Housing associations in Wales give £1bn economic boost
More than £1bn a year is being spent by Welsh housing associations with 80% of the money staying in Wales, according to independent research.
It showed these not-for-profit bodies are playing a vital role, umbrella group Community Housing Cymru said.
Housing associations are responsible for growing numbers of homes, with many taking on council housing stock.
But critics argue central or local government can borrow money far more cheaply to do the same work.
And residents in areas such as Wrexham have voted against moving from council ownership believing housing associations offer less security of tenure.
Nick Bennett, group chief executive of Community Housing Cymru which commissioned the study, said: "This report further demonstrates the true impact of housing associations on the Welsh economy and shows that our sector is about much more than bricks and mortar - it also acts as an economic stimulus.
"There is no doubt that continued investment from our sector is helping to create solid foundations for a healthier Welsh economy.
"In the past year we have pumped hundreds of millions of pounds into the Welsh economy and are constantly innovative in our thinking to continue to invest for the future in order to play an integral part in the Welsh economy and ultimately the local communities we serve."
The research, by Cardiff Business School, showed that housing associations in Wales spent £1.034m in 2012/13, an increase of 8.7% from the previous year.
With most of that staying in Wales, that amounts to an £840m injection into the Welsh economy through house building, repairs and community projects.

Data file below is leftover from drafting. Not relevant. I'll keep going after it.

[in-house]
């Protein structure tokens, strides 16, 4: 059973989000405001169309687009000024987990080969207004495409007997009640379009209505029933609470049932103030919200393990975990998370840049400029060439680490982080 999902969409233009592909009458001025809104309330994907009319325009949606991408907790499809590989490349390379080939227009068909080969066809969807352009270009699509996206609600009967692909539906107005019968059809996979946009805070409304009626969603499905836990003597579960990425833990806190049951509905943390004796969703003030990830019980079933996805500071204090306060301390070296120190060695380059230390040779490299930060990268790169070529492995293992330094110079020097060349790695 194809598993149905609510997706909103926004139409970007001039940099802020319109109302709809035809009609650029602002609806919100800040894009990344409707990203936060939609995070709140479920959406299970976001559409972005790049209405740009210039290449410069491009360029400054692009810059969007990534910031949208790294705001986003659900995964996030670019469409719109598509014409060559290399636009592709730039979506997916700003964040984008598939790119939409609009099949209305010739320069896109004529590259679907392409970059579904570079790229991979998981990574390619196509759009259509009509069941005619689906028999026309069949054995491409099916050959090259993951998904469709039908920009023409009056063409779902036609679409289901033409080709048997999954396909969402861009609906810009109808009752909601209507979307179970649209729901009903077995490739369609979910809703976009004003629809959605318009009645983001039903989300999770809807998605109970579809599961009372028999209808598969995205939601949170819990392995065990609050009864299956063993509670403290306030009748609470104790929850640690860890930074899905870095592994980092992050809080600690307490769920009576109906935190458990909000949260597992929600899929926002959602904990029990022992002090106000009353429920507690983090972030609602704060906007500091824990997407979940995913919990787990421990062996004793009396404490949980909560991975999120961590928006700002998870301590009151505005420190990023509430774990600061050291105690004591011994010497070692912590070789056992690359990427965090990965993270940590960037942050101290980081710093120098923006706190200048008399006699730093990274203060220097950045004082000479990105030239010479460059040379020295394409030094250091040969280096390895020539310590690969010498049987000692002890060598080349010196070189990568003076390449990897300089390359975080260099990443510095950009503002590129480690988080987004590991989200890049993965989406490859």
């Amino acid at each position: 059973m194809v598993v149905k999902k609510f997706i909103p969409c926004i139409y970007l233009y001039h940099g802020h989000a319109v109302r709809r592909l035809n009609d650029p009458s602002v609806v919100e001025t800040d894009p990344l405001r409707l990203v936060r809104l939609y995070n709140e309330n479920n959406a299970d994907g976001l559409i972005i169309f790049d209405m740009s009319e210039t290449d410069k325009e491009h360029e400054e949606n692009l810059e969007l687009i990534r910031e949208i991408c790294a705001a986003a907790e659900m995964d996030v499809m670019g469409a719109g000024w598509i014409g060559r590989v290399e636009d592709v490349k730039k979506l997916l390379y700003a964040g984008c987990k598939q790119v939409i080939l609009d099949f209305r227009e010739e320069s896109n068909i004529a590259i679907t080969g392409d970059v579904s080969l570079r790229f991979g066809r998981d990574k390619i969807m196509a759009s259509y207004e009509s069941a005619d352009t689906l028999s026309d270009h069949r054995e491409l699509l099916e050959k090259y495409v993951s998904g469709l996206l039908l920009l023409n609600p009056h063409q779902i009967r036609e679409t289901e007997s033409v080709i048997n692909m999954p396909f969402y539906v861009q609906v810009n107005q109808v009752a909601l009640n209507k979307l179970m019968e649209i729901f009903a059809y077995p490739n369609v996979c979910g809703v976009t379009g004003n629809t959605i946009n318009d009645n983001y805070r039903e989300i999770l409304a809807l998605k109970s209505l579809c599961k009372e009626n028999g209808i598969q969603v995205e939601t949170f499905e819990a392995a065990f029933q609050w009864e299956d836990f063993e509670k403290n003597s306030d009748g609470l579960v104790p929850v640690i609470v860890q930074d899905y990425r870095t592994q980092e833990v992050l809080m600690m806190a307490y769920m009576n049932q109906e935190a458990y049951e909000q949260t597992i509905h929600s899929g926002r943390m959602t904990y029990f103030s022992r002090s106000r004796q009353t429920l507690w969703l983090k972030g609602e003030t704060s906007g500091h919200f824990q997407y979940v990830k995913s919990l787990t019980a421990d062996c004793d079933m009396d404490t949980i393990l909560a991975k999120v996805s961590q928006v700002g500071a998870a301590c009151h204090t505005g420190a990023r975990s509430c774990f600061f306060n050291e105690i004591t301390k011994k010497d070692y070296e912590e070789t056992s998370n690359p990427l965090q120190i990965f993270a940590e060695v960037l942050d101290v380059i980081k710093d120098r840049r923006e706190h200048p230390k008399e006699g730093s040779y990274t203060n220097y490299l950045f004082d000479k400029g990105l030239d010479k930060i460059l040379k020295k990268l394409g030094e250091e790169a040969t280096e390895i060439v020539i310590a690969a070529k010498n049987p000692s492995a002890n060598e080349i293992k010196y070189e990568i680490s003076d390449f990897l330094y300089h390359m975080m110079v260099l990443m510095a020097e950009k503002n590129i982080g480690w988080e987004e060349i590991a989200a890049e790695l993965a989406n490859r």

Almost a quarter of that was spent building new affordable homes.
Pembrokeshire Housing Association has used a new finance model to begin building 12 new houses in Roch near Haverfordwest.
It borrows from banks to fund the project while the Welsh government contributes the repayment of the "mortgage".
This is the first scheme of its kind in Wales though similar ones are being rolled out.
The Welsh government cannot borrow money at the moment but this is expected to change soon following the announcement last week by the prime minister that further financial powers will be devolved to Wales.
Graham Holmes, from Pembrokeshire Housing Association, said: "For every £10 we spend on housing, the public purse puts in £3 and we put in, through a private mortgage, £7 - so we can basically build more homes for less public money.
"Every housing association has to put in a 30-year business plan to the Welsh government every year and that shows that we are, if you like, a business that can keep going in the long term."
Building began at the Roch project in September with the construction contract being awarded to a local family firm, WB Griffiths.
Mark Griffiths from the firm said it was important for local companies to fulfil these types of contracts.
"As a company we belong to a lot of framework agreements within south Wales and unless you're on the framework you won't get a look at the job," he said.
"Pembrokeshire Housing Association [have] been very good to us and we've done a lot of work with them in the locality building a lot of houses."
Community Housing Cymru, which represents more than 70 not-for-profit housing associations and community mutuals in Wales, said this showed the impact spending in the sector had on small businesses.
The umbrella group for the housing associations also pointed to the additional community work many do.
One in north Wales is now providing a meals-on-wheels service on Anglesey after the council withdrew its provision due to cutbacks.
But it remains unclear what impact changes to benefit payments will have on housing associations, their borrowing and their business plans.
The UK government's decision to cut the spare room subsidy from housing benefit - what critics call a "bedroom tax" - has been linked by some to an increase in rent arrears.